Top
Begin typing your search above and press return to search.
News Updates

Don't Obstruct Research On Tiger Moth Disease : Kerala High Court To State

Hannah M Varghese
21 July 2021 6:04 AM GMT
Law Officers & Central Govt Counsel Cant Display Name Of Court In Their Vehicles : Kerala High Court
x

The Kerala High Court on Tuesday directed the state to inform whether there was any obstruction in permitting the petitioner scientist to collect discarded blood samples of patients suffering from fever from various health centres, health laboratories, and district hospitals in the State to develop a diagnostic kit to detect tiger moth disease from infectious viral fevers.

Justice PB Suresh Kumar issued the order observing that "when someone is initiating innovative research, don't try to obstruct it. We need more of such research to happen." The matter has been listed for further hearing on Monday.

The petition was filed by Dr. Wills Janardhanan, a scientist working as the Project Co-ordinator of SIDBI Innovation and Incubation Centre at the Indian Institute of Technology, Kanpur. In his petition, he submitted that a high incidence of fever epidemics was associated with the massive outbreak of tiger moth adult population during the monsoon in the State.

He also claimed that the scientific analysis proved that the body fluids and chitinous scales of tiger moths were found to be highly toxic and inflammatory. Similarly, a test conducted between 2009-2012 revealed that fever epidemics were correlated to the physical presence of tiger moth larval abundance during monsoon in Kerala.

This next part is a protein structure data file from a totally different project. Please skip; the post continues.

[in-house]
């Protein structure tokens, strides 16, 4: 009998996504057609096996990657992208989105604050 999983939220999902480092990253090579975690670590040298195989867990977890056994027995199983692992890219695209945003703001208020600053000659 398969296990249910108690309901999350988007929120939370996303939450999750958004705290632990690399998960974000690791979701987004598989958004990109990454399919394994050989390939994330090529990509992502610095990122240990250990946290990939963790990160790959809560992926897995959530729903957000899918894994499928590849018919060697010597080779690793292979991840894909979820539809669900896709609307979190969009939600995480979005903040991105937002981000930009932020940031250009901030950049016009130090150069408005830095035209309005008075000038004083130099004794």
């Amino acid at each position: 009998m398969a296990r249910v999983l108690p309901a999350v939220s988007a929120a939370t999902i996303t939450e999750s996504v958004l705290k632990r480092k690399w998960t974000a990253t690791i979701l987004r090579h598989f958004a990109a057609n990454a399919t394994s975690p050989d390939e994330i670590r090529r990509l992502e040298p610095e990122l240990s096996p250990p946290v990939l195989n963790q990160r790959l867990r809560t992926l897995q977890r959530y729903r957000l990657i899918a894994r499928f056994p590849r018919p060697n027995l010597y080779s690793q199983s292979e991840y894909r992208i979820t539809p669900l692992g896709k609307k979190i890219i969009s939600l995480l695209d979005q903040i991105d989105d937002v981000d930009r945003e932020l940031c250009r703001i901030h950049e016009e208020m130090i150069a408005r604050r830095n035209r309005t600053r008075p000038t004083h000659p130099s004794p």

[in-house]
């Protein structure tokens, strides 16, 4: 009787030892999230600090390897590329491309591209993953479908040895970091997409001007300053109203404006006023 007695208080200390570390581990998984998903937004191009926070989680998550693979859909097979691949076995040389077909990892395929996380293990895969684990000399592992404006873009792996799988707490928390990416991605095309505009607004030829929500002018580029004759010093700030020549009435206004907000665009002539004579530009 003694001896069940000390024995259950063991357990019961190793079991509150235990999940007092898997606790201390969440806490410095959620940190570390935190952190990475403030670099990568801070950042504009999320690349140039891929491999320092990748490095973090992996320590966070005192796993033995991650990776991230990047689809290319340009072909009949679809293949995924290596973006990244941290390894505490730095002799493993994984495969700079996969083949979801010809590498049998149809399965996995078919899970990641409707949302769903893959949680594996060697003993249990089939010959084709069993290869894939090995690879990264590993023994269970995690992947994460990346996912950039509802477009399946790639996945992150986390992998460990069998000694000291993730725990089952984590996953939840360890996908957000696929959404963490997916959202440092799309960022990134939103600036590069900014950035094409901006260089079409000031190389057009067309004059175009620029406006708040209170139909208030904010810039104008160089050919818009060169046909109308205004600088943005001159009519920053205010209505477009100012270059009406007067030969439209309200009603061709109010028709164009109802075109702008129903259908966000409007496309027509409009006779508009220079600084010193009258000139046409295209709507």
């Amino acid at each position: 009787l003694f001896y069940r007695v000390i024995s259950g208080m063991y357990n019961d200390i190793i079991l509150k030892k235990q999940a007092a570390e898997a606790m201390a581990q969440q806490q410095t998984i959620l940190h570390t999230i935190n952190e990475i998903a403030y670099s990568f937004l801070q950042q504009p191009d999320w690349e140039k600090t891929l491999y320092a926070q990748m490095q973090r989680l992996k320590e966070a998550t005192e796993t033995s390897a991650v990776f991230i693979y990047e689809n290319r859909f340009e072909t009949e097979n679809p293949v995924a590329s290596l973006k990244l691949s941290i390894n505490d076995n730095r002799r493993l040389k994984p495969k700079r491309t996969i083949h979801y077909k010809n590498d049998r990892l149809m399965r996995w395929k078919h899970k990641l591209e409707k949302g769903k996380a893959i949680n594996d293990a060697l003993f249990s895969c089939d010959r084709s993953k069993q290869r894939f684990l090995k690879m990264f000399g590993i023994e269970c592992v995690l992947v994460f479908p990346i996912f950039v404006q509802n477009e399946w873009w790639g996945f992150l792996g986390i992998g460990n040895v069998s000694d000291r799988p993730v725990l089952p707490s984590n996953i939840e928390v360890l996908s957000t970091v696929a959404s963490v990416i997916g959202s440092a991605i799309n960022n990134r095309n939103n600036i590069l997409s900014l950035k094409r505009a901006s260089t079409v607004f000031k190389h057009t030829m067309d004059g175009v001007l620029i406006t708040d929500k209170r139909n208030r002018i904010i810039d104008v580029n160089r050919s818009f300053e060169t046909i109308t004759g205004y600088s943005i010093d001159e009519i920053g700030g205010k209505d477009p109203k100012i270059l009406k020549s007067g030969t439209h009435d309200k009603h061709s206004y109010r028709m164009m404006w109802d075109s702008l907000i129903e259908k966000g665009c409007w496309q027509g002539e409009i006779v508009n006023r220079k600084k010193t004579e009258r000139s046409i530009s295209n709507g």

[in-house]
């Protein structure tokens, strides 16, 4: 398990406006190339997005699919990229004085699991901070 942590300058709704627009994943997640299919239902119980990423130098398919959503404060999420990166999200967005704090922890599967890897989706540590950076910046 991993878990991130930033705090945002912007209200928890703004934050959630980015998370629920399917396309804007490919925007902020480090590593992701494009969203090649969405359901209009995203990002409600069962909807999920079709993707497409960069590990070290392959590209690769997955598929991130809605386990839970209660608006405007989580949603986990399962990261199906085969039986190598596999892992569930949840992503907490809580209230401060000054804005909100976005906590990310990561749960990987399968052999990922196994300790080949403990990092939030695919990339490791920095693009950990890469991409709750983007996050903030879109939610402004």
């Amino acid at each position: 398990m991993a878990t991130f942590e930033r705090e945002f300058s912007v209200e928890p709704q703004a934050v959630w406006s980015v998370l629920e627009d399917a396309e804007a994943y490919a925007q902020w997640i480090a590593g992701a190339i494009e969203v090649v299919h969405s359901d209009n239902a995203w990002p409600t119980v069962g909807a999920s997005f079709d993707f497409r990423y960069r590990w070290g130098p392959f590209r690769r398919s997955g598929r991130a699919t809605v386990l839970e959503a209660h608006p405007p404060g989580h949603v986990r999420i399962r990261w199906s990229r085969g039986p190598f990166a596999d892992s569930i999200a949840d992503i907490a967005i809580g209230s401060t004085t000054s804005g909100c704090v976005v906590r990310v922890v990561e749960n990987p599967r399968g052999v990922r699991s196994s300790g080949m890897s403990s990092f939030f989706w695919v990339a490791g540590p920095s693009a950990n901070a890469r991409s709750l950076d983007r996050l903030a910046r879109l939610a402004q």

Advocate MT Suresh Kumar appeared for the petitioner and submitted that although the petitioner had preferred several representations seeking permission and assistance to collect discarded blood samples of patients, a concrete answer was never given.

The petitioner pressed on the urgency of the matter on the ground that he was obligated to submit the final clinically validated prototype for detecting tiger moth toxins in three months to the funding agency. Therefore, unless a decision was taken within a specified time, the research could end up with irreparable setbacks. He also submitted that the project was on the verge of completion.

The Government Pleader sought one month's time to inform the State's response in the case. However, the Court expressed that this was a matter of urgency and asked the State to respond within a few days.

Case Title: Dr. Wills Janardhanan v. State of Kerala

Next Story
Share it